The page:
13. A pressure sensitive potentiometer comprising: a first flexible layer having a smooth semiconducting surface and deposited thereon small points of nonconductive material; and a second layer adjacent the first layer and separated from the first by the points of nonconductive material, the second layer having a first, a second, and a third set of fingers, the first and second set being coupled between a preselected voltage, the third set of fingers in response to an applied pressure to the first layer, being shunted by the first layer between one of the first and the second fingers so that voltage at the third set of fingers is proportional to a distance along which the pressure is applied.
14. A pressure sensitive composition for measuring two orthogonal directions comprising: a first layer having a plurality of digitating fingers spanning top to bottom and applied therebetween a voltage potential, one of the plurality of fingers being a wiper arm for sensing a first position; a second layer having a plurality of digitating fingers spanning left to right and applied therebetween a voltage potential, one of the plurality of fingers being a wiper arm for sensing a second position orthogonal to the first position; and a third layer having a first and second side separated by a nonconducting material and having smooth semiconducting surfaces on each of its side and deposited thereon small points of nonconductive material, the third layer being sandwiched between the first and second layers, and separated therebetween by the small points, in response to an applied pressure, shunting the wiper arms of the first and the second layers to the respective applied voltage potentials so that a first and a second voltage representative of the first and second positions is impressed on the wiper arms.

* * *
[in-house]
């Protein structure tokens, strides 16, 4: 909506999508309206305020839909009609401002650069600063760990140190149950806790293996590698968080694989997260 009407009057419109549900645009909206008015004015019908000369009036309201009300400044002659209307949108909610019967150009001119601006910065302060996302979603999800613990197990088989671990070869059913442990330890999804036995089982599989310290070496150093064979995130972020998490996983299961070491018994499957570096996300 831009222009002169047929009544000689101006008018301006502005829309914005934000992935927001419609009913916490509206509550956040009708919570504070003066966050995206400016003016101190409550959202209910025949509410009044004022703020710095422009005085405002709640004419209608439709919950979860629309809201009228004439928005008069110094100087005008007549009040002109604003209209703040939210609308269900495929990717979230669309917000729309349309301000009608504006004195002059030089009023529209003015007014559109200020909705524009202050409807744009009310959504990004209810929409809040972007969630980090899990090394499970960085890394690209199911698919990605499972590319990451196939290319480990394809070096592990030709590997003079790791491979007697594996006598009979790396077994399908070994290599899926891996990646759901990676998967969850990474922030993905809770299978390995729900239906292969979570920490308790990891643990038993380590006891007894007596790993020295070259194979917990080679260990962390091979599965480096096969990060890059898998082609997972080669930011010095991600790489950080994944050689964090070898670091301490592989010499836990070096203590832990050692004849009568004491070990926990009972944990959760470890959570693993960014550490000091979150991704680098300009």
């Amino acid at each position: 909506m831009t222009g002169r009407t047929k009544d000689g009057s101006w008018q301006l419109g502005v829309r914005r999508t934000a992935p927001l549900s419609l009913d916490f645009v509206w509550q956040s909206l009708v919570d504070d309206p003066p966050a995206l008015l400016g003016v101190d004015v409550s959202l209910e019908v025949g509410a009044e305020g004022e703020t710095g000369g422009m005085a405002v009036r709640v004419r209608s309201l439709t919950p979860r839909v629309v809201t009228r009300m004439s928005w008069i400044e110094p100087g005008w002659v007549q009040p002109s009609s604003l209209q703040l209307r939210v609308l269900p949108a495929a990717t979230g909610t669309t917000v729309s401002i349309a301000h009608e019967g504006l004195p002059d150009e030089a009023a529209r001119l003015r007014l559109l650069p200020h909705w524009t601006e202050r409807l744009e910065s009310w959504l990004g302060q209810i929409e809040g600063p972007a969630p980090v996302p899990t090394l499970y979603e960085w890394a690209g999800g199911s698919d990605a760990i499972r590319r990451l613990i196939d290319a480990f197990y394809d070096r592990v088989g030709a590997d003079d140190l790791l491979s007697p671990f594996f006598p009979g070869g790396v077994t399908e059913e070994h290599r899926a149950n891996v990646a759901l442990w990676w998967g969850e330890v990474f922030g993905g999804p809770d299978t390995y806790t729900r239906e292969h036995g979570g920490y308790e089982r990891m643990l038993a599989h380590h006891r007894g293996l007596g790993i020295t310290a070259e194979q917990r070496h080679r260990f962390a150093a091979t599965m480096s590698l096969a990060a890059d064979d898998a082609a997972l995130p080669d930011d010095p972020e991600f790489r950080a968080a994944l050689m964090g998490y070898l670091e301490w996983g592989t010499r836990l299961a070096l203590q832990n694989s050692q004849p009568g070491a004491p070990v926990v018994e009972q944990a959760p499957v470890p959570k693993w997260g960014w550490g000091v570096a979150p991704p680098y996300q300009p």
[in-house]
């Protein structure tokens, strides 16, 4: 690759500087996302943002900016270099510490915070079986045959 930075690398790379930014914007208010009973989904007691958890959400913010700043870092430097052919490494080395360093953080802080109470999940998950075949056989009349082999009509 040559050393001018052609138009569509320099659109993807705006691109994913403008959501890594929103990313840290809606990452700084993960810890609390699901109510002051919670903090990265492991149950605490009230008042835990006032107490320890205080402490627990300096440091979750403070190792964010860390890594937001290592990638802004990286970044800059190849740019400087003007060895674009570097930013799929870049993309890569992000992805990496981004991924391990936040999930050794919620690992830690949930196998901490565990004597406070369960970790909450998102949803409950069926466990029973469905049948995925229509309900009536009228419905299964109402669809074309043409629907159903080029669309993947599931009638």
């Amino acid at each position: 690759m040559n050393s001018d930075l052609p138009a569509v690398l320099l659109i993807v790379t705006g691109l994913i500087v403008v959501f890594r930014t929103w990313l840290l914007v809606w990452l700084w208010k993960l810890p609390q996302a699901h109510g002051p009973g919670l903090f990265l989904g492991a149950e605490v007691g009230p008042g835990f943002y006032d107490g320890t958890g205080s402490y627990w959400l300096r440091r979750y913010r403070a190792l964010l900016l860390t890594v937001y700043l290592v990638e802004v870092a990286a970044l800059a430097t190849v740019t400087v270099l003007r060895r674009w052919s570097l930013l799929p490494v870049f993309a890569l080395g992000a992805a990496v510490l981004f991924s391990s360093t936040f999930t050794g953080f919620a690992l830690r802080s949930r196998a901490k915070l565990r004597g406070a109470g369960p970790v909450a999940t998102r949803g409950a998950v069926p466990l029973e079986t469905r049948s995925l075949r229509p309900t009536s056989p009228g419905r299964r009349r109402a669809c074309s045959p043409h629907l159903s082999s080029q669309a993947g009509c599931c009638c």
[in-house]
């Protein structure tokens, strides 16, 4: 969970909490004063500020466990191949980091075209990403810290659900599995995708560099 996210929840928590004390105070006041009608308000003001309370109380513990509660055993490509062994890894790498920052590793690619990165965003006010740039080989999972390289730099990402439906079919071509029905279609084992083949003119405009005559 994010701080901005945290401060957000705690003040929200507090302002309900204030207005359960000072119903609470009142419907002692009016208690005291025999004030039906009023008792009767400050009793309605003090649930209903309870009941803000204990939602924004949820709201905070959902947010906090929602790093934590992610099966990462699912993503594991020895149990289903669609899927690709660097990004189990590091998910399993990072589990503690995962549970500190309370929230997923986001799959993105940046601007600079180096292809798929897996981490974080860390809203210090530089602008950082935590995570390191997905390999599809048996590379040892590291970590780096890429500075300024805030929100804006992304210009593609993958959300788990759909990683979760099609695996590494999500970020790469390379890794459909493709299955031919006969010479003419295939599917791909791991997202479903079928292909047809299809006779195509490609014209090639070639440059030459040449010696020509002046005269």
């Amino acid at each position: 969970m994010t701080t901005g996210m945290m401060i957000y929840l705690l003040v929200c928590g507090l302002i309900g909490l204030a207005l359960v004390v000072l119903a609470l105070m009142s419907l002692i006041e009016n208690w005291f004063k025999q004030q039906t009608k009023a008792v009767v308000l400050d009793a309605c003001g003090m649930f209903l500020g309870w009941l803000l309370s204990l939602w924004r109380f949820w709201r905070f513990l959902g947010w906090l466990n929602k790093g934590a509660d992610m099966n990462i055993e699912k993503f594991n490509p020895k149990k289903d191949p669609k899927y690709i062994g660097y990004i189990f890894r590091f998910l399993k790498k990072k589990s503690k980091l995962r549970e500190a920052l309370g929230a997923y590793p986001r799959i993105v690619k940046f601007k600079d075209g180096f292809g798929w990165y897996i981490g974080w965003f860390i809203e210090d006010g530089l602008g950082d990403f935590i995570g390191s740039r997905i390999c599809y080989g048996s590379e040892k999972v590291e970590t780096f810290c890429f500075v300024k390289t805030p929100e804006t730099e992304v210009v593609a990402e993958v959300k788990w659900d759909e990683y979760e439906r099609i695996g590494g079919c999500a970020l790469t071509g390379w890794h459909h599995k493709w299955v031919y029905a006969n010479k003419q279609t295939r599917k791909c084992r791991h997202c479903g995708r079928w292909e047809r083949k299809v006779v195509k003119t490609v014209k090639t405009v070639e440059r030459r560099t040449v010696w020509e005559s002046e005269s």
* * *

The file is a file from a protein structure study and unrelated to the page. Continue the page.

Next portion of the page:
15. A pressure sensitive composition as recited in claim 14 wherein the first, second, and third layers are transparent.
16. A pressure sensitive composition as recited in claim 15 wherein the composition is illuminated from the rear.
17. A pressure sensitive composition as recited in claim 15 wherein the composition is positioned on a computer cathode ray tube.
18. A method for making a layer for use in a pressure sensitive resistor comprising the steps of:
(a) depositing a thin coat of nonconductive photosensitive resin on a smooth semiconductive layer;